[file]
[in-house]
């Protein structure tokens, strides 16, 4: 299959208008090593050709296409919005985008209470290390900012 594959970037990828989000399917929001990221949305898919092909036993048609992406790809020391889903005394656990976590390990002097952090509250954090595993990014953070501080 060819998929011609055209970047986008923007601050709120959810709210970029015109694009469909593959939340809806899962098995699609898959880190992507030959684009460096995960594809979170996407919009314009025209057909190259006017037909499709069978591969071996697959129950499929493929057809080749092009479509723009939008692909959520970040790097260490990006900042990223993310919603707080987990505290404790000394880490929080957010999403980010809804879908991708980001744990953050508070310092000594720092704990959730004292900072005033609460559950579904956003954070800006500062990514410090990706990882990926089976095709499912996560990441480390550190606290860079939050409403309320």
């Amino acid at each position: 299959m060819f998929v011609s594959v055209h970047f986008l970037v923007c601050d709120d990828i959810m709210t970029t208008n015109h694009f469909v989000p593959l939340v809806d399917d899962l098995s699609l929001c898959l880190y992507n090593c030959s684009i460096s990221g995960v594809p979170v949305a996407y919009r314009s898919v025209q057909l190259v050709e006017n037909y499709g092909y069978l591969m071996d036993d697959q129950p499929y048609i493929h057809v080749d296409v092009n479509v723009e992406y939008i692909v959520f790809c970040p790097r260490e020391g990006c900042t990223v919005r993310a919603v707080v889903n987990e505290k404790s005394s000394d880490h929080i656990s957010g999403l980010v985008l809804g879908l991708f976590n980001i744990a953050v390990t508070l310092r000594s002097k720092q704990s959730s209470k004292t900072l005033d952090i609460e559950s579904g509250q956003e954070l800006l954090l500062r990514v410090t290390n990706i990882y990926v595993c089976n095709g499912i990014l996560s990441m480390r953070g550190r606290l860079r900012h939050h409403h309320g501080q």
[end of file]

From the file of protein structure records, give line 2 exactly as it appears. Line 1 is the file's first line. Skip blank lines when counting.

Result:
């Protein structure tokens, strides 16, 4: 299959208008090593050709296409919005985008209470290390900012 594959970037990828989000399917929001990221949305898919092909036993048609992406790809020391889903005394656990976590390990002097952090509250954090595993990014953070501080 060819998929011609055209970047986008923007601050709120959810709210970029015109694009469909593959939340809806899962098995699609898959880190992507030959684009460096995960594809979170996407919009314009025209057909190259006017037909499709069978591969071996697959129950499929493929057809080749092009479509723009939008692909959520970040790097260490990006900042990223993310919603707080987990505290404790000394880490929080957010999403980010809804879908991708980001744990953050508070310092000594720092704990959730004292900072005033609460559950579904956003954070800006500062990514410090990706990882990926089976095709499912996560990441480390550190606290860079939050409403309320």